Trump’s 43-word tweet the next afternoon is revealing for several reasons. Its brevity and boilerplate language contrast with the intensity of the hundreds of tweets he’s been blasting out in the past couple weeks, most of them raging with hate, anger and lies.
If Trump wants to learn how to handle the issue, he should watch the You Tube video of Prime Minister Boris Johnson’s Chanukah message to British Jews. Whatever you may think of his politics, he was articulate, compassionate, dignified and respectful.
Does no one at the White House have the courage to tell President Trump to his face that his rage only nurtures the atmosphere that produces anti-Semitic incidents in Monsey as well as other hate crimes, including the one 14 hours later in White Settlement, Texas, Sunday morning, when a gunman stood up in church and began shooting? He was taken down in six seconds by an armed security guard.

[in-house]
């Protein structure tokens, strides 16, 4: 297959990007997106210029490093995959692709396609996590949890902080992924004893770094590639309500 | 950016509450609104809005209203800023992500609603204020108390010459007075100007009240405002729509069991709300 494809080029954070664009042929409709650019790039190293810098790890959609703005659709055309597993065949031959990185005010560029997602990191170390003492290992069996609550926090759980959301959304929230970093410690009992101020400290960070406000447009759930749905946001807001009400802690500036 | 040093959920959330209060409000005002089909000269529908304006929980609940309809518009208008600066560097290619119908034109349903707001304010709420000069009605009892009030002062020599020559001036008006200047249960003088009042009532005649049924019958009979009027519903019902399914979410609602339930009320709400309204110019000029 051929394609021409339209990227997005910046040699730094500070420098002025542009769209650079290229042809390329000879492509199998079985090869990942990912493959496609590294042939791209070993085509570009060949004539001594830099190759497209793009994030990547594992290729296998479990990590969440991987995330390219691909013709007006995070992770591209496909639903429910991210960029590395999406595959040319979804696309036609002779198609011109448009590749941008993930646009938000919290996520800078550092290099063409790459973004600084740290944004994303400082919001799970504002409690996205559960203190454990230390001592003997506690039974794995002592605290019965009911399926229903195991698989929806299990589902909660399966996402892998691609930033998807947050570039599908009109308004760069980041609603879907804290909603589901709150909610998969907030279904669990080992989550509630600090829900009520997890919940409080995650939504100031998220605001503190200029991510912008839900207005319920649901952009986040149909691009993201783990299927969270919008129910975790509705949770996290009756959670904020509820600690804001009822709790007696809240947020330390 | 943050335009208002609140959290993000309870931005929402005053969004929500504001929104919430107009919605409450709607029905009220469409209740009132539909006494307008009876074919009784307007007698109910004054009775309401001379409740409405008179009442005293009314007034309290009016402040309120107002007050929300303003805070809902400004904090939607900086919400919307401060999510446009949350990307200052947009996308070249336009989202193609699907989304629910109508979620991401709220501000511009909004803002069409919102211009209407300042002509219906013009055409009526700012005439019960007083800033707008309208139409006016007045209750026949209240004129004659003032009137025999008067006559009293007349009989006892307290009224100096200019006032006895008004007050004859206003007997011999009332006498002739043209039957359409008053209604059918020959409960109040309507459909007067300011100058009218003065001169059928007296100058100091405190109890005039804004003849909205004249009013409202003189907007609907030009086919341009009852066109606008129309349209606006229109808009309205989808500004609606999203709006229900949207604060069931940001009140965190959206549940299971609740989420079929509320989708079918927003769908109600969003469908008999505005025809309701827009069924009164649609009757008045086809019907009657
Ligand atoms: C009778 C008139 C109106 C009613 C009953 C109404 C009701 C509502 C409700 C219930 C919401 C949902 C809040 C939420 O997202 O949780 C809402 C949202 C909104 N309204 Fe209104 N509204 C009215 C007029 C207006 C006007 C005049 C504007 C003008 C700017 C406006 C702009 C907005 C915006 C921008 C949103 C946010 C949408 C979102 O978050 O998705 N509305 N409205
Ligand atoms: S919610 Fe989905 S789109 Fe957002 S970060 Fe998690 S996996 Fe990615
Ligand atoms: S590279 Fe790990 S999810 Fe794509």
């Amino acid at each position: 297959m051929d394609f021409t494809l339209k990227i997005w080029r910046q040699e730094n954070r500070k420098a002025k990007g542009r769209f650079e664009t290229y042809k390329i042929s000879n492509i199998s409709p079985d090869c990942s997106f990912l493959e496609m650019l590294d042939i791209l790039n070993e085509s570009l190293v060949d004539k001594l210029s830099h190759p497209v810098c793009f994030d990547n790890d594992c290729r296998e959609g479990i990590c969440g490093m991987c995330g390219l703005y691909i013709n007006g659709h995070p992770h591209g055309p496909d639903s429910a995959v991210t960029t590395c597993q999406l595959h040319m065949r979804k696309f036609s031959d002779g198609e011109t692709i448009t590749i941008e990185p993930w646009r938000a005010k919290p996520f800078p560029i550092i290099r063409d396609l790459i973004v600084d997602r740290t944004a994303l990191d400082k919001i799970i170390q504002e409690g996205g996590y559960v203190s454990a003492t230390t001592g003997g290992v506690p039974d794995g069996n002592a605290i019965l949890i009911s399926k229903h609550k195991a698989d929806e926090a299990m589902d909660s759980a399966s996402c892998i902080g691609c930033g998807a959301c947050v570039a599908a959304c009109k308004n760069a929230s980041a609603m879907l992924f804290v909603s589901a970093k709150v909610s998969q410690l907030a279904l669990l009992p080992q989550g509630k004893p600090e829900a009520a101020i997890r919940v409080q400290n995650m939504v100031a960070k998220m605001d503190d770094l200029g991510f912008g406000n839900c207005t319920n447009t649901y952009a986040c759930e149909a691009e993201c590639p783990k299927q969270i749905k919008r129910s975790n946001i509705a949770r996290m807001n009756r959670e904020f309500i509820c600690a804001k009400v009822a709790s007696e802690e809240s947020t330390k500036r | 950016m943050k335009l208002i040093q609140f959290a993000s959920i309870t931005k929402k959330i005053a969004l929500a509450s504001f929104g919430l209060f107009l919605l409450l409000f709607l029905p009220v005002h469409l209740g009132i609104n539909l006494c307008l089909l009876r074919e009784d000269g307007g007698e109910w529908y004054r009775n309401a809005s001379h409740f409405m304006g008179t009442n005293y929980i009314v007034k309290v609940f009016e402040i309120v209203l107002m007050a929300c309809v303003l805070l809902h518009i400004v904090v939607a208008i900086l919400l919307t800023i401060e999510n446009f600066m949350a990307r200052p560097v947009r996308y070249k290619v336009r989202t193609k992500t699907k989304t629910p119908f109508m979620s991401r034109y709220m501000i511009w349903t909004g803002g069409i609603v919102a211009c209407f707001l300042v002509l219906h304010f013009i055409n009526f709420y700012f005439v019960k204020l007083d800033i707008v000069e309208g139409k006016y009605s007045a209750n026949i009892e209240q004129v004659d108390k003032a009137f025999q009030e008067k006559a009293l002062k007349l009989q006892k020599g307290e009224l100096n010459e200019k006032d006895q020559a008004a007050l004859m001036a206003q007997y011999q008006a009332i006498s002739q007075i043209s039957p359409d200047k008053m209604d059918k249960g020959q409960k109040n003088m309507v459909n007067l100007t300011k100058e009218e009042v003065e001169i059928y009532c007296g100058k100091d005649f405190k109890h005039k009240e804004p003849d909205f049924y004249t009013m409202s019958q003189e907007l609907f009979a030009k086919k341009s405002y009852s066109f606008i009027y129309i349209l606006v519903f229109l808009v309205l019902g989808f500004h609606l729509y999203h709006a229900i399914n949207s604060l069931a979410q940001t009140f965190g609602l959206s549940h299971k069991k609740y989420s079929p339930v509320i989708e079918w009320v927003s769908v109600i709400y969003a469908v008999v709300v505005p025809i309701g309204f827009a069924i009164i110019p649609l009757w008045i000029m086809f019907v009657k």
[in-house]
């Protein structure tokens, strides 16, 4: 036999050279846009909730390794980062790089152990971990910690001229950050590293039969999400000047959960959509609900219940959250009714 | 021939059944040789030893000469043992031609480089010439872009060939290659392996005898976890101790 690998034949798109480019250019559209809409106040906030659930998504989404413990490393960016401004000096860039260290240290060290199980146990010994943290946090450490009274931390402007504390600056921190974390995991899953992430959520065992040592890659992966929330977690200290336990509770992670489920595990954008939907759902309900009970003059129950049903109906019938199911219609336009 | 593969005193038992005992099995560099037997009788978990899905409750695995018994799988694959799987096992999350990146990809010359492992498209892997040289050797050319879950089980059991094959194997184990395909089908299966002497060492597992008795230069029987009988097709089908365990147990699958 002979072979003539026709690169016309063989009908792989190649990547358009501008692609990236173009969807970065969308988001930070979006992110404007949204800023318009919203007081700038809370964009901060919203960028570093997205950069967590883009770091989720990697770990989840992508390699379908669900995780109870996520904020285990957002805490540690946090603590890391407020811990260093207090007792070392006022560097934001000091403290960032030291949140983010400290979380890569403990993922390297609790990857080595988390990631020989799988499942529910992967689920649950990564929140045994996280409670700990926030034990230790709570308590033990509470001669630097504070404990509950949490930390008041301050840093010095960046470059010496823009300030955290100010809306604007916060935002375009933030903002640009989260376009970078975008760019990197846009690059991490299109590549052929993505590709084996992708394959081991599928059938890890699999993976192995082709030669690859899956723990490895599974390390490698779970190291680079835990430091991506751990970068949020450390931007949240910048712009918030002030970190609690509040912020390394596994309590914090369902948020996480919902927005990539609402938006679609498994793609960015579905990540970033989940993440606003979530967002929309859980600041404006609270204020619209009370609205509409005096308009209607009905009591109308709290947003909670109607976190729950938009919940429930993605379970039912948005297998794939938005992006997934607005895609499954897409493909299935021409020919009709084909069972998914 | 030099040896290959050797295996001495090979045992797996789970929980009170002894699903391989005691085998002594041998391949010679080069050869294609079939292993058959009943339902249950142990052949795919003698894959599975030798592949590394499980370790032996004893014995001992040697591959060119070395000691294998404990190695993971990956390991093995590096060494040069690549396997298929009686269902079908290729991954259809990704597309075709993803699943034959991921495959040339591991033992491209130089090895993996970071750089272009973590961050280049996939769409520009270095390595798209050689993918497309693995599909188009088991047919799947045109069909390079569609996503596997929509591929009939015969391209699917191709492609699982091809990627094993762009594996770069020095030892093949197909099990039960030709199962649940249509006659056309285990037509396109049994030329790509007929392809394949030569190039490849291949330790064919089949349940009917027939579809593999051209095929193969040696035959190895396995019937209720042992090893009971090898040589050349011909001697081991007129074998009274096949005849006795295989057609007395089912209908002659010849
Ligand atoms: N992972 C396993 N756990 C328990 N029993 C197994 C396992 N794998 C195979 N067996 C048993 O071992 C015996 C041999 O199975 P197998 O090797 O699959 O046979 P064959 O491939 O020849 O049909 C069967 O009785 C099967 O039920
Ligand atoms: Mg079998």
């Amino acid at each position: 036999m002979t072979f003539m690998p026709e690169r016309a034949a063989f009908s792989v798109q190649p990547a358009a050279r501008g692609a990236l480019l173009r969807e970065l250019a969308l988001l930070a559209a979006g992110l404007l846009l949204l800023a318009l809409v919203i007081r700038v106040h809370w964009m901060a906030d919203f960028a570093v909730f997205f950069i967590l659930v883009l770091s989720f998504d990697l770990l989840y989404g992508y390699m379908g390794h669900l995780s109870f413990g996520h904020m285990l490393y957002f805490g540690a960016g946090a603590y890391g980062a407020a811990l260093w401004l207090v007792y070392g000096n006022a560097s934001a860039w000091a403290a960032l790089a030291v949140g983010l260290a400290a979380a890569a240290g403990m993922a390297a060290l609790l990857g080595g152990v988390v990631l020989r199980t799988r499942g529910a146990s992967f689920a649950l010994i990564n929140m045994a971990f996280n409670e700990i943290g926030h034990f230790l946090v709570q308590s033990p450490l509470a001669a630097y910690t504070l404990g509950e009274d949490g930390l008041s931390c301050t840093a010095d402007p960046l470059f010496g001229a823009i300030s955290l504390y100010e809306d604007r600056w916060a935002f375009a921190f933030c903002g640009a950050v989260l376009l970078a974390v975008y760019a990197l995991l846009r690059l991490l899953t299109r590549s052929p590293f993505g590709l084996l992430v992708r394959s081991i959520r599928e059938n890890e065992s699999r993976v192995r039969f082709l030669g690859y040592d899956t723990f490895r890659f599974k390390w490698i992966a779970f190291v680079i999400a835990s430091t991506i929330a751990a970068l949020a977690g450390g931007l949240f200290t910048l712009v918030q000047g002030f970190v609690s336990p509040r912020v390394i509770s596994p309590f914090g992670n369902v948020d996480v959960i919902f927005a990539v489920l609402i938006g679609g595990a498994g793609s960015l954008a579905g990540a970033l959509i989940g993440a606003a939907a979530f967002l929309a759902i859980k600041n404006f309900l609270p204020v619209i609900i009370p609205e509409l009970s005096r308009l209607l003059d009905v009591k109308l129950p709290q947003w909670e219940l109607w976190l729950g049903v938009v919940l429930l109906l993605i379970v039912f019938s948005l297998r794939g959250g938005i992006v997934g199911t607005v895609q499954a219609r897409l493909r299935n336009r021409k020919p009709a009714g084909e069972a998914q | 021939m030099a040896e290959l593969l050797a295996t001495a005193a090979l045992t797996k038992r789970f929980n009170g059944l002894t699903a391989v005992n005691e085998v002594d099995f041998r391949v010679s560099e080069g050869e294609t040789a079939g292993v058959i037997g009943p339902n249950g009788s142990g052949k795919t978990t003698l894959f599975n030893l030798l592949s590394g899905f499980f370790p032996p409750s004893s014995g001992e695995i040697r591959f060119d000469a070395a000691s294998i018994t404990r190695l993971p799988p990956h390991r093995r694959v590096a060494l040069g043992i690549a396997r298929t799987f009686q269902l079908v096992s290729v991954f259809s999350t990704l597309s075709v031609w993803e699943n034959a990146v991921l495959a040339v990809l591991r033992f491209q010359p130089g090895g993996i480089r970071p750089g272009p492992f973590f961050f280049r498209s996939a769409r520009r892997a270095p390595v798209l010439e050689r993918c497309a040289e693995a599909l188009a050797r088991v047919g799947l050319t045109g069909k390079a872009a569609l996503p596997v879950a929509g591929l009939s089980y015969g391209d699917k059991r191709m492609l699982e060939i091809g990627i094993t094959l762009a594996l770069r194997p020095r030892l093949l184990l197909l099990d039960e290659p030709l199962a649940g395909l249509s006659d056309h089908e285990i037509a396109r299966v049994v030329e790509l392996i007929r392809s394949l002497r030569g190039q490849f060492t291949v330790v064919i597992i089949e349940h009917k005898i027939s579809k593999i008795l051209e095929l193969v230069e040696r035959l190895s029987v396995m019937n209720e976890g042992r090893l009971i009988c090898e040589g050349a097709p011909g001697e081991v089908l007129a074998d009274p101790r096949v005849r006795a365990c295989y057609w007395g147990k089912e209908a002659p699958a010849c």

Trump did not fire the shotgun in that church or spray bullets in the Tree of Life Synagogue, wield the machete in Monsey or run down people with his car because of their race, but he bears some responsibility.
Neither the right nor the left has a monopoly on hate crimes despite each side’s propensity for finger pointing and denial. But the statistics point in a clear direction.
A study by the ADL found right wing extremists were responsible for “all  documented killings” in the United States in 2018 by extremists, including 11 at the Tree of Life. The Southern Poverty Law Center said there has been a significant growth in hate groups “roughly coinciding” with Trump’s campaigns and presidency.
The Jewish Democratic Council of America accused Trump of having “legitimized” Jew hatred by “repeating anti-Semitic stereotypes, amplifying anti-Semitic conspiracy theories, equating neo-Nazis with those peacefully protesting them, and espousing xenophobic and hateful vitriol.”
The Republican Jewish Coalition sprung to the president’s defense, calling the Democrats “absolutely deranged” to blame Trump and not caring about Jews being attacked. The group, however, apparently did not object to his telling a Jewish audience in Florida with former real estate business colleagues in Florida, “I know you very well. You’re brutal killers, not nice people at all.”